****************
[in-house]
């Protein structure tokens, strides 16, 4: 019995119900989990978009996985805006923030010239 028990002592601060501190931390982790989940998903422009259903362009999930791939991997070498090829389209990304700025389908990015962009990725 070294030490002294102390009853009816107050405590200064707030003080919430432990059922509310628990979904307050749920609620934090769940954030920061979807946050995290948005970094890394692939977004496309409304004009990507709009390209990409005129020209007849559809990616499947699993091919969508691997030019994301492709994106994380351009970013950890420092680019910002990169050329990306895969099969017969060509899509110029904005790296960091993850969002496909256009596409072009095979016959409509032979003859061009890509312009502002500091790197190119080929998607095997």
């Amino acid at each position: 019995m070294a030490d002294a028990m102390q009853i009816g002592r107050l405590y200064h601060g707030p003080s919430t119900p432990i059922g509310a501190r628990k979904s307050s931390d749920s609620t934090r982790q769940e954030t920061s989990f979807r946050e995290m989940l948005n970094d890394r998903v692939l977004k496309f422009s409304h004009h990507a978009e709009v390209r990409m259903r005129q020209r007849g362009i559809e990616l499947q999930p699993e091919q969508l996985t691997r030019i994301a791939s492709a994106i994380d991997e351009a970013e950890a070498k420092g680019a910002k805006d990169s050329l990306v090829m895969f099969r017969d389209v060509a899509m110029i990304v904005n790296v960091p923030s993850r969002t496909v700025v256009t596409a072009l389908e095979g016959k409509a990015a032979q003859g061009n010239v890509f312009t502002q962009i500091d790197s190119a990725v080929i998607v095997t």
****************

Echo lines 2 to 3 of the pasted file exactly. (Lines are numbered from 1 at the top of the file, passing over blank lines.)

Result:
């Protein structure tokens, strides 16, 4: 019995119900989990978009996985805006923030010239 028990002592601060501190931390982790989940998903422009259903362009999930791939991997070498090829389209990304700025389908990015962009990725 070294030490002294102390009853009816107050405590200064707030003080919430432990059922509310628990979904307050749920609620934090769940954030920061979807946050995290948005970094890394692939977004496309409304004009990507709009390209990409005129020209007849559809990616499947699993091919969508691997030019994301492709994106994380351009970013950890420092680019910002990169050329990306895969099969017969060509899509110029904005790296960091993850969002496909256009596409072009095979016959409509032979003859061009890509312009502002500091790197190119080929998607095997």
């Amino acid at each position: 019995m070294a030490d002294a028990m102390q009853i009816g002592r107050l405590y200064h601060g707030p003080s919430t119900p432990i059922g509310a501190r628990k979904s307050s931390d749920s609620t934090r982790q769940e954030t920061s989990f979807r946050e995290m989940l948005n970094d890394r998903v692939l977004k496309f422009s409304h004009h990507a978009e709009v390209r990409m259903r005129q020209r007849g362009i559809e990616l499947q999930p699993e091919q969508l996985t691997r030019i994301a791939s492709a994106i994380d991997e351009a970013e950890a070498k420092g680019a910002k805006d990169s050329l990306v090829m895969f099969r017969d389209v060509a899509m110029i990304v904005n790296v960091p923030s993850r969002t496909v700025v256009t596409a072009l389908e095979g016959k409509a990015a032979q003859g061009n010239v890509f312009t502002q962009i500091d790197s190119a990725v080929i998607v095997t």